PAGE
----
I can’t think of one.
Let’s go over to England then where the game is still enjoyable for all skill levels. Please discuss Rye Golf Club in England, the President’s Putter and perhaps a memorable match there.
Rye is a winter golf course and I can’t recall ever playing there in the summer. My enthusiasm was derived from Bernard Darwin who was a marvelous writer of the game and he really liked it. It’s a very unusual golf course.
The first time I played in the Presidents Putter was maybe 10 years after I left Oxford and it was unique experience. I played in it maybe 3 times. At the most you had maybe 5 hours of daylight and you had to play two 18 hole rounds in the course of the day. I remember one round which was raining cats and dogs and even though the course drains wonderfully, they had at least 6 or 7 holes cut in depressions on the greens. As a consequence these holes were under about 6 inches of water. They made no provision to deal with it so what you had to do is hit it hard enough to stop the ball on the surface of the water above the water and have it sink down, into the hole. It was typical of the concept they had, namely you went out and played and took the conditions as they were and just did what you had to do to get the ball into the hole.
It is probably a little more serious now but the level of play was very good and the competition was perfect. It was very spirited and yet locked into the values of the game.
A few years later, Herbert Warren Wind went over eventually at my urging and wrote a wonderful piece in the New Yorker regarding it. He got the whole measure of the experience.
Would you rather have won the United States Amateur or the President’s Putter?
That’s a hard one, but in the end the US Amateur.
At Royal Worlington & Newmarket, nine holes is played in under one hour. Members at Swinley Forest enjoy a round holes in less than two and half hours. Why is pace of play on this side of the Atlantic such a problem?
The reason is the intense focus on playing the game by professional golfers. Golfers are seriously influenced by the way professional golfers play the game. Professional golfers are engaged in a game that ordinary golfers don’t have to be in order to play the game.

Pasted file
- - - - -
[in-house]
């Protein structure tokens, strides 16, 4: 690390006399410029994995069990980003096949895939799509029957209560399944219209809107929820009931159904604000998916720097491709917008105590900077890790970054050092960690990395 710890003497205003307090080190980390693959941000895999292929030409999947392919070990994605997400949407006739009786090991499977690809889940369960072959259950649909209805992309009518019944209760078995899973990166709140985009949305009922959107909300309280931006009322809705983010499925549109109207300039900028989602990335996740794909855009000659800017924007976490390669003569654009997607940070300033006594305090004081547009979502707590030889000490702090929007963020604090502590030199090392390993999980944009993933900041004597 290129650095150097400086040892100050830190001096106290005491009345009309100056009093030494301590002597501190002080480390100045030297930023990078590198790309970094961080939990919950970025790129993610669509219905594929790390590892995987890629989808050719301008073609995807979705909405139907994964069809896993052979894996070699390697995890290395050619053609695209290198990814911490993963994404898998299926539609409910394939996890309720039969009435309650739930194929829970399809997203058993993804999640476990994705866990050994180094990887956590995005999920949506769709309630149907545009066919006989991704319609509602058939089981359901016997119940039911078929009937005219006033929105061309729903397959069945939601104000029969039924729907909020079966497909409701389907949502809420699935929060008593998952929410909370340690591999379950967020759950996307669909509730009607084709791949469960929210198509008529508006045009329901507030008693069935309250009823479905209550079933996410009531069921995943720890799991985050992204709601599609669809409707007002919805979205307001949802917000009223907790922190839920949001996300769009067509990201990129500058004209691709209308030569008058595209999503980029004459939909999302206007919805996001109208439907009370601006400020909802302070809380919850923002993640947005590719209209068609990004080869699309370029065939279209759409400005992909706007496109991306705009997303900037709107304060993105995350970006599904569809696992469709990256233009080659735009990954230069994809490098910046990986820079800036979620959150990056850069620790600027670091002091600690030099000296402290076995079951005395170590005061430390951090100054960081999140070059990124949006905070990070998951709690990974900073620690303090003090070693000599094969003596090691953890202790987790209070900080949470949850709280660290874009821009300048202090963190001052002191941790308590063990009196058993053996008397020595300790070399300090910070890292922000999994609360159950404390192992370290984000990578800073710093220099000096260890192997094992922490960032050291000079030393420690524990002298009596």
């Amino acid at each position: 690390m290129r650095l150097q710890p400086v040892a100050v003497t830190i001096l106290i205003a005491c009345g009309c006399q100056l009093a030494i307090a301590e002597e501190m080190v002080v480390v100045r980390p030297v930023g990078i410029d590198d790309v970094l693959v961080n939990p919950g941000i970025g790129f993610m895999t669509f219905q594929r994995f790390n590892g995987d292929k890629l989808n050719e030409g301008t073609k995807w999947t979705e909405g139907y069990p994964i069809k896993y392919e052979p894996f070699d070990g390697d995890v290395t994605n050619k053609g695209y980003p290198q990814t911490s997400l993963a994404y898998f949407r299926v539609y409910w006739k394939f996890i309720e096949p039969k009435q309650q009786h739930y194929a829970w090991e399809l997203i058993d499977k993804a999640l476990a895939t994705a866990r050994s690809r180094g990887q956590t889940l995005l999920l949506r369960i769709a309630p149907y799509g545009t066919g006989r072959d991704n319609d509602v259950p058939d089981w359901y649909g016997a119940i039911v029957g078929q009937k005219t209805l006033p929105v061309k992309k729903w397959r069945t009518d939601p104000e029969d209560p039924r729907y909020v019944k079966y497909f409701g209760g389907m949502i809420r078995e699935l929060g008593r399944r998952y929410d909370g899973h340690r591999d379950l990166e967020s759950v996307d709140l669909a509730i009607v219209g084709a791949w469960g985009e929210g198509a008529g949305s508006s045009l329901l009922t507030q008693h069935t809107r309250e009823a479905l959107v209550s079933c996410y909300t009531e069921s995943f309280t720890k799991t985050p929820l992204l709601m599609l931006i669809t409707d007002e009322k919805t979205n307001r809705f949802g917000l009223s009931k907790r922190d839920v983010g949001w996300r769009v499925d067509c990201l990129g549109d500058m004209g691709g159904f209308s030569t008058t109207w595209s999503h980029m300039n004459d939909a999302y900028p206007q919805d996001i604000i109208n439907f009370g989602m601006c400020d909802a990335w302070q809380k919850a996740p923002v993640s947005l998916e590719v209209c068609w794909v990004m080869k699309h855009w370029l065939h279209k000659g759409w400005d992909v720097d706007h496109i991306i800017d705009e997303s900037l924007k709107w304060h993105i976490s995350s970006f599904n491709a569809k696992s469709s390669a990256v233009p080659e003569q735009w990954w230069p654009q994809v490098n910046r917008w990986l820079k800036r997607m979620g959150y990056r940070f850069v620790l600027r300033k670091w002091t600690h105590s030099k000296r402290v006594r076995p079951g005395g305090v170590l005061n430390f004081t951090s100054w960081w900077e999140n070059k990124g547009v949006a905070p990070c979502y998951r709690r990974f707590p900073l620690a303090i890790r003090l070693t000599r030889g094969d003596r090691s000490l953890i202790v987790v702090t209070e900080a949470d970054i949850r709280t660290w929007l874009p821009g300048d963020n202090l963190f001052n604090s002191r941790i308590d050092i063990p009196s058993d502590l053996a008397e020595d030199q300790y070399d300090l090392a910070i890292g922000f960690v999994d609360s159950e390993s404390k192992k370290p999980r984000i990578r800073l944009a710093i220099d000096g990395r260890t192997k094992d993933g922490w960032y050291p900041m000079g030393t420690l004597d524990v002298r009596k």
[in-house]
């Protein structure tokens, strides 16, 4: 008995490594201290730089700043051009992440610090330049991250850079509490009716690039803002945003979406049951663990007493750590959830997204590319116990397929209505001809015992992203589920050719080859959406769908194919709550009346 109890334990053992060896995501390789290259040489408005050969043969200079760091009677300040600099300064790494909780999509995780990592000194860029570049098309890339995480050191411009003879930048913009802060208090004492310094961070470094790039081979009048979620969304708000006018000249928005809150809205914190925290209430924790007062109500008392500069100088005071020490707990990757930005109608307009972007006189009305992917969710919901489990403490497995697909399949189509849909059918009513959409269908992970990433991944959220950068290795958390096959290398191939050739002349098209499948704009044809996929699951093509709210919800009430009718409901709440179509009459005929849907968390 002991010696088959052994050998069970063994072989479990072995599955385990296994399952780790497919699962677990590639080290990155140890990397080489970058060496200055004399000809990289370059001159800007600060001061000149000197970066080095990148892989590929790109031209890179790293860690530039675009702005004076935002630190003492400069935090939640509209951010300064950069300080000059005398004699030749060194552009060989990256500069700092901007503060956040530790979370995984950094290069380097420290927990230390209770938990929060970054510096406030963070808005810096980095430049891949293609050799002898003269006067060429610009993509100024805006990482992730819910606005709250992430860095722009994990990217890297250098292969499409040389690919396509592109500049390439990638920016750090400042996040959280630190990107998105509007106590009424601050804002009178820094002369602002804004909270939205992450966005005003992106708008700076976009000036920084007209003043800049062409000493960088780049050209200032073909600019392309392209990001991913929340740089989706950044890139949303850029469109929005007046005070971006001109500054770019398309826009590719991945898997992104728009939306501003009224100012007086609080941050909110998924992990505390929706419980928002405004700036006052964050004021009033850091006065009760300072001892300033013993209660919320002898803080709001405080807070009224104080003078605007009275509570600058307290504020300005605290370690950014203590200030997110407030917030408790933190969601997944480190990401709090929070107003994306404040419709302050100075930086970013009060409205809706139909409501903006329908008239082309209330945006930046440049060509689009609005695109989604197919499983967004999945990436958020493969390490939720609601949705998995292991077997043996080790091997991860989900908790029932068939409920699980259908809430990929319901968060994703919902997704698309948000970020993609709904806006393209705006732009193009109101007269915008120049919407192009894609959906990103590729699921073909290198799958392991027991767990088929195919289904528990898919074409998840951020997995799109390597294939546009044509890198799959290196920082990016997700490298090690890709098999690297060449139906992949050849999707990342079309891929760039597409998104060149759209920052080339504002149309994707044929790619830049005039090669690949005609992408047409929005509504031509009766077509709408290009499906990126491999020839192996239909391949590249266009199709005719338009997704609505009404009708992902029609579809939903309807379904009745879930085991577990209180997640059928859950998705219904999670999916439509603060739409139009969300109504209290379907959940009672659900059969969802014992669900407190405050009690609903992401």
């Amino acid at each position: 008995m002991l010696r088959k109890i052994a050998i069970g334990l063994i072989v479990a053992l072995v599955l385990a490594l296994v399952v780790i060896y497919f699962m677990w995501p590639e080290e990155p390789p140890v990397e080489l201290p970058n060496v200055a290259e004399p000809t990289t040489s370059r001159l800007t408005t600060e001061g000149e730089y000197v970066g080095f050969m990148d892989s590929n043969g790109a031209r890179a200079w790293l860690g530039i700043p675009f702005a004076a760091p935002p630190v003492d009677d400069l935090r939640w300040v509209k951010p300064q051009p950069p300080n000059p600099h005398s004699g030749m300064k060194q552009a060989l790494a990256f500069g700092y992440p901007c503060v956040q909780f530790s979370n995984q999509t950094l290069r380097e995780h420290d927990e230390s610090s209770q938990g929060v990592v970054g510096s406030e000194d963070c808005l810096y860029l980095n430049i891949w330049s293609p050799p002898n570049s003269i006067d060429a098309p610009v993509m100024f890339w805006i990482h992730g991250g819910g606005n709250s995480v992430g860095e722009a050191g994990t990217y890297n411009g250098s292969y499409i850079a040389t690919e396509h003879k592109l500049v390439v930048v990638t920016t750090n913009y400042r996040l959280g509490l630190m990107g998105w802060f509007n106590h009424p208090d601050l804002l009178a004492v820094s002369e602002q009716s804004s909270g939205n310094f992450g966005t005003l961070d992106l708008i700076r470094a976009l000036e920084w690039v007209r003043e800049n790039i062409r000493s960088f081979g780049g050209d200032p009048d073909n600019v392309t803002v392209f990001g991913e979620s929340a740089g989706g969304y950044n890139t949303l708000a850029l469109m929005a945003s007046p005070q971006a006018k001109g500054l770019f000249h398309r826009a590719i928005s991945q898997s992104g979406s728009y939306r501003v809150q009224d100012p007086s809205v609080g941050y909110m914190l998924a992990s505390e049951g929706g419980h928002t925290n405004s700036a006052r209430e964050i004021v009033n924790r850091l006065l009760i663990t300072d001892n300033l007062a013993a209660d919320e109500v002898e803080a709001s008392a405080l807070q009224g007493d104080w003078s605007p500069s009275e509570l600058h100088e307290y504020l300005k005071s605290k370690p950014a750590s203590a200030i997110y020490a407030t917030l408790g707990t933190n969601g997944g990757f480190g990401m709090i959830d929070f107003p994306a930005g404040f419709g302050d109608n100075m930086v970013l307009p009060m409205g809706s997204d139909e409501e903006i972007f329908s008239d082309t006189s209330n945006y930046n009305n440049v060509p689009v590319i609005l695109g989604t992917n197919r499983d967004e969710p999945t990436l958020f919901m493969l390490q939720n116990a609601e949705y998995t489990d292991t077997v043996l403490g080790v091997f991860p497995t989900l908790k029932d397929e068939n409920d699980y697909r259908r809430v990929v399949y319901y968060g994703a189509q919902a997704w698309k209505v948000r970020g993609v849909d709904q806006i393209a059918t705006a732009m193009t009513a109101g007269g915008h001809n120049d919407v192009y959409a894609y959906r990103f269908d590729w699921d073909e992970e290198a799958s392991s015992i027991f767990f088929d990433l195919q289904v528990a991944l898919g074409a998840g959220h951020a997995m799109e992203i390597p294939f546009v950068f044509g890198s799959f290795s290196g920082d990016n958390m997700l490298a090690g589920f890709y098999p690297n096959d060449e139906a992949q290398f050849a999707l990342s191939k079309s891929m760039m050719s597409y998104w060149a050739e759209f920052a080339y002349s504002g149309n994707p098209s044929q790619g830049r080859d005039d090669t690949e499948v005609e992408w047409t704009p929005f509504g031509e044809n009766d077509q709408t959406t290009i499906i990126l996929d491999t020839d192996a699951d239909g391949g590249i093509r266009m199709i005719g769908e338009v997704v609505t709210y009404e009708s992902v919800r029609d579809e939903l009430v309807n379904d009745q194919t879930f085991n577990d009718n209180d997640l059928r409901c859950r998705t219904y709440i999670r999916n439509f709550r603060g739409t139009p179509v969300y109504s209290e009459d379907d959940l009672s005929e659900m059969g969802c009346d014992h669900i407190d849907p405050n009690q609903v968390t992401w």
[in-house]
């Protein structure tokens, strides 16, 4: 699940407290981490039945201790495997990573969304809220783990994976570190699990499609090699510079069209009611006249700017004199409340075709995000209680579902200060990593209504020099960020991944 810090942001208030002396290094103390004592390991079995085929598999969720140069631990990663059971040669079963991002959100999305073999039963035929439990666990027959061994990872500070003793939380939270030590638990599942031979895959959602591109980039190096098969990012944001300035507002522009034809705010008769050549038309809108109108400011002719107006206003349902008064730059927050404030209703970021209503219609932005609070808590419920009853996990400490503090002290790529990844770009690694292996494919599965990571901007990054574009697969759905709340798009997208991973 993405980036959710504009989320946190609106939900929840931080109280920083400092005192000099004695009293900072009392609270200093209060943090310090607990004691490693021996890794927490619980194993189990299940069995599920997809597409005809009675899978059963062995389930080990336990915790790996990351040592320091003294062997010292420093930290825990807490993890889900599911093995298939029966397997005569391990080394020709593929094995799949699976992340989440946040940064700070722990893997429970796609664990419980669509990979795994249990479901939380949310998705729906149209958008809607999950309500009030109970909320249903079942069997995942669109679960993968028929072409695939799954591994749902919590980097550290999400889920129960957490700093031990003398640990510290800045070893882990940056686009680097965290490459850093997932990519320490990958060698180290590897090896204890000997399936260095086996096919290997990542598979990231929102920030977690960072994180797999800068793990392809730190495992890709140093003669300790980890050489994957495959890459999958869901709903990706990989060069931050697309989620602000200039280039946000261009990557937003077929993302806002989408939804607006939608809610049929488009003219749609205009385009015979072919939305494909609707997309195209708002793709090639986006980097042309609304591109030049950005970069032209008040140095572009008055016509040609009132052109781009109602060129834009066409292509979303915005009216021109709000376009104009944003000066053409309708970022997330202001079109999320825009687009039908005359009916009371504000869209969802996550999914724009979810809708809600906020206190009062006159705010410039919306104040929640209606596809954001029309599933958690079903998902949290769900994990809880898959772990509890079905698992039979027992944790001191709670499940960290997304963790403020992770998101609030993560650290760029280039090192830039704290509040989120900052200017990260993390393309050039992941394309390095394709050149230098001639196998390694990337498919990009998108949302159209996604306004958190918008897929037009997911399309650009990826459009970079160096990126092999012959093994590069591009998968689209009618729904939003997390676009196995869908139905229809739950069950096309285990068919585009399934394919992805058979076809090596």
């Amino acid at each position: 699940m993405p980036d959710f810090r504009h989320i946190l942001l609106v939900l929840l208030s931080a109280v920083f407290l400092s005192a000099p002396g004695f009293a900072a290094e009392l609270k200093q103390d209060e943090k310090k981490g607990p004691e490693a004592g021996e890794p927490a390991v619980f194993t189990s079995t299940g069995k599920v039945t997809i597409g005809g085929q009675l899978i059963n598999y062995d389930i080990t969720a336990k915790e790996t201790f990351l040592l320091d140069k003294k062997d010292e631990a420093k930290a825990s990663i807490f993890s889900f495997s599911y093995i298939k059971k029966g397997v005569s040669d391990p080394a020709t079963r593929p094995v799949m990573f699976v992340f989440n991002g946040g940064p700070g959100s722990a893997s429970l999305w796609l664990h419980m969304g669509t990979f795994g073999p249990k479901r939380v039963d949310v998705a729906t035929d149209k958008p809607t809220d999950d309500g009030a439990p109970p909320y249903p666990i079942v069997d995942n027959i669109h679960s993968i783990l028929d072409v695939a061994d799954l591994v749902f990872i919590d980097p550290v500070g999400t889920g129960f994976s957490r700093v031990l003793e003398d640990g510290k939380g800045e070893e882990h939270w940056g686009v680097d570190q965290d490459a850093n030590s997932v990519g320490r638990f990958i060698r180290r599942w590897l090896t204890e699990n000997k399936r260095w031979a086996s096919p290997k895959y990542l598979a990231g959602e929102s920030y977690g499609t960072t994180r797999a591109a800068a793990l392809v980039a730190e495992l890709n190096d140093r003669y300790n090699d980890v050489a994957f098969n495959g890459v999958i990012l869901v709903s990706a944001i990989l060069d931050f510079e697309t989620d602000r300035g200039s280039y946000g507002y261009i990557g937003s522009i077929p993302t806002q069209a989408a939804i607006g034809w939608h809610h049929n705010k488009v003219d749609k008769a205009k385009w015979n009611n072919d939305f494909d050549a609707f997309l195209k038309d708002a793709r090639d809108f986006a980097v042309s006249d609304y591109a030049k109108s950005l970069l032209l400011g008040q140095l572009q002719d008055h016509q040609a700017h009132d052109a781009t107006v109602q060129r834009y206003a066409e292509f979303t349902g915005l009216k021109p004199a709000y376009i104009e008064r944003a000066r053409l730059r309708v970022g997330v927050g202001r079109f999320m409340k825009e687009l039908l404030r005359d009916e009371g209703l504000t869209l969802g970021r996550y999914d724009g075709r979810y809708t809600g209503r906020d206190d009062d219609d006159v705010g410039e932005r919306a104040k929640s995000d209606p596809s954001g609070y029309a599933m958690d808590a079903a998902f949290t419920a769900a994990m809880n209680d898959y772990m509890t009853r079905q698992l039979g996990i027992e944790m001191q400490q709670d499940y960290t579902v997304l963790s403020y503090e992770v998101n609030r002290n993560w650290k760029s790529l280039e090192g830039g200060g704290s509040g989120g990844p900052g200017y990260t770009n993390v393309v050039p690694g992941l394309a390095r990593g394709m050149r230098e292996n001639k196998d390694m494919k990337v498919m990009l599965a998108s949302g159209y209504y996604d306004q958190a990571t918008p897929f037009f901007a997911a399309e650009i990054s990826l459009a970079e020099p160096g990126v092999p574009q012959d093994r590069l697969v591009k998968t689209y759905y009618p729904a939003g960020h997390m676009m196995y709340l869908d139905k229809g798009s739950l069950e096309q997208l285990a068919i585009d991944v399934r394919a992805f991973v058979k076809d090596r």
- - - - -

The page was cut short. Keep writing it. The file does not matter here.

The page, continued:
If you are playing for the love of the game and all the values that are in it, you need to use your time in a constructive way. Wandering around the green, looking at a putt from four different angles is not going to produce a result worth the time involved for the ordinary golfer. We just take too much time over virtually every shot.
We need to focus on moving a little faster, and if we did I think we would substantially reduce the time it takes without diminishing the pleasure we get from playing the game.
What is the your favorite new course built in the last twenty years?
Pacific Dunes and Sand Hills; in a way they are related. No matter how good Bandon Dunes is, Pacific Dunes is a little better.
Regarding Bandon, a few years ago, Golf Digest asked me to go up and write a piece on Bandon Trails, the new Coore/Crenshaw course which was a very interesting project for me. That course was a tough challenge considering they already had two great golf courses there. They pulled it off with one exception. I have a big problem with that artificial 4 par on the back nine. It takes that hole totally out of the context of the course when you add water especially in relationship to that design. I had a really hard time writing about it.
Please discuss your involvement in golf development and architecture.
Sometime in the 1960’s, Sam Morse had retired as CEO of Del Monte Properties and I received a call from his successor of the Pebble Beach Company. He told me that Pebble Beach was hosting the 1972 US Open and asked if I would undertake a renovation project for the company. Pebble had really deteriorated and I was pleased to do it, on a pro-bono basis. For those of us who are avid golfers, to have a chance to work on Pebble Beach was beyond words, wonderful.
Luckily, I was able to enlist Jack Neville who was in his 70’s and living reclusively in Pacific Grove but was perfectly competent. Jack gave me two things I needed for the project, it gave me his perceptions even though it was my project and it gave me the credibility I needed to do what I thought should be done. My observation of Jacks work at Pebble Beach is that he did the best possible routing of that piece of earth and I was thrilled to be involved with him. He was also thrilled to be working again on the course he created.